Monthly Archives: August 2009

Federal jury finds Bureau of Land Management, DuPont negligent in damaged farmland case


BOISE, Idaho (AP) — A federal jury has found the Bureau of Land Management and E.I. DuPont de Nemours and Co. negligent in the use of an herbicide blamed for damaging thousands of acres of crops across a broad swath of southern Idaho. Continue reading


This just out from Governor Markell’s office.  (Emphasis in red added.)  Exactly what it will mean in practice is uncertain, but the rhetoric is straight “Republican:” businesses/corporations over humans/health/environment.  This sort of language is almost always bad news.  One token mention of “citizens” is in the last line.  It is true, of course, that Delaware’s economy is stagnant and this is not good.  Whether Markell’s various initiatives can stimulate the economy without destroying the remaining vestiges of human citizen control over Delaware remains to be seen. Continue reading

“Statement of Evidence–Particulate Emissions and Health” by Professor Vyvyan Howard (38 pages).

This is not light reading, but neither is the subject.  Anyone wanting to know more about air pollution and health will find it worthwhile to plow through these 38 pages.

Vyvyan Howard is also a key person behind the longer report The Health Effects of Waste Incinerators from the British Society for Ecological Medicine

Imprudent, unhealthy doings at the Delaware Electric Cooperative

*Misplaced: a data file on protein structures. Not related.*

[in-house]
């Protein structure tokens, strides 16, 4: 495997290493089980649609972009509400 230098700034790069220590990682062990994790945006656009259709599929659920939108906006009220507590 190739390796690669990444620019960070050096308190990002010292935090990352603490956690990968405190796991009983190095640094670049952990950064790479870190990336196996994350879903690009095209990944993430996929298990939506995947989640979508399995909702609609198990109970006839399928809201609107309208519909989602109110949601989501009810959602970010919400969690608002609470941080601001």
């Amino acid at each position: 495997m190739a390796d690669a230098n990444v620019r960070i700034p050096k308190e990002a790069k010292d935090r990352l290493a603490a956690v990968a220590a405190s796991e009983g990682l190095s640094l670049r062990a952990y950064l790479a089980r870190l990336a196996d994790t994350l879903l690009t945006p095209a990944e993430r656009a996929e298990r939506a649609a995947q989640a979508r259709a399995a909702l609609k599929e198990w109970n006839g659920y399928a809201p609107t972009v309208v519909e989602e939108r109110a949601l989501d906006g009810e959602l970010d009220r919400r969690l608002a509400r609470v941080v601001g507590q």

Shortsighted plans at Delaware Electric Cooperative
Coop should not invest members’ energy future in new coal plant

Alan Muller
Green Delaware

Years ago, I suggested in the State News that Delaware Electric Cooperative (“the Coop”) should invest in conservation and efficiency programs in its own service area, benefiting members and local businesses, rather than send this money our of state to buy nuclear power from Virginia. Continue reading

Clunkers program promotes continued gas guzzling

The official site is here.

The fuel economy requirements aren’t very strict:

“For passenger automobiles, the new vehicle must have a combined fuel economy value of at least 22 miles per gallon. For category 1 trucks, the new vehicle must have a combined fuel economy value of at least 18 miles per gallon. For category 2 trucks, the new vehicle must have a combined fuel economy value of at least 15 miles per gallon. Category 3 trucks have no minimum fuel economy requirement; however, there are special requirements that apply to the purchase of category 3 vehicles.”

The best combined mileage for a new car now available in the US, according to the Govt. site, is 46 mpg (prius), 42 (Civic Hybrid), 40 (Jetta Diesel), 36 (Smart Car), 32 (Toyota Yaris), and down from there.

In 1986 (adjusted to the new measurements):  48 (Chevy Sprint ER), 46 (Honda CRX HF), 36 (Chevette Diesel), 33 (Plymouth Colt) and so on.

Lost ground over the past twenty years.

I don’t think it makes sense to give rebates for cars getting less than, say 30 MPG.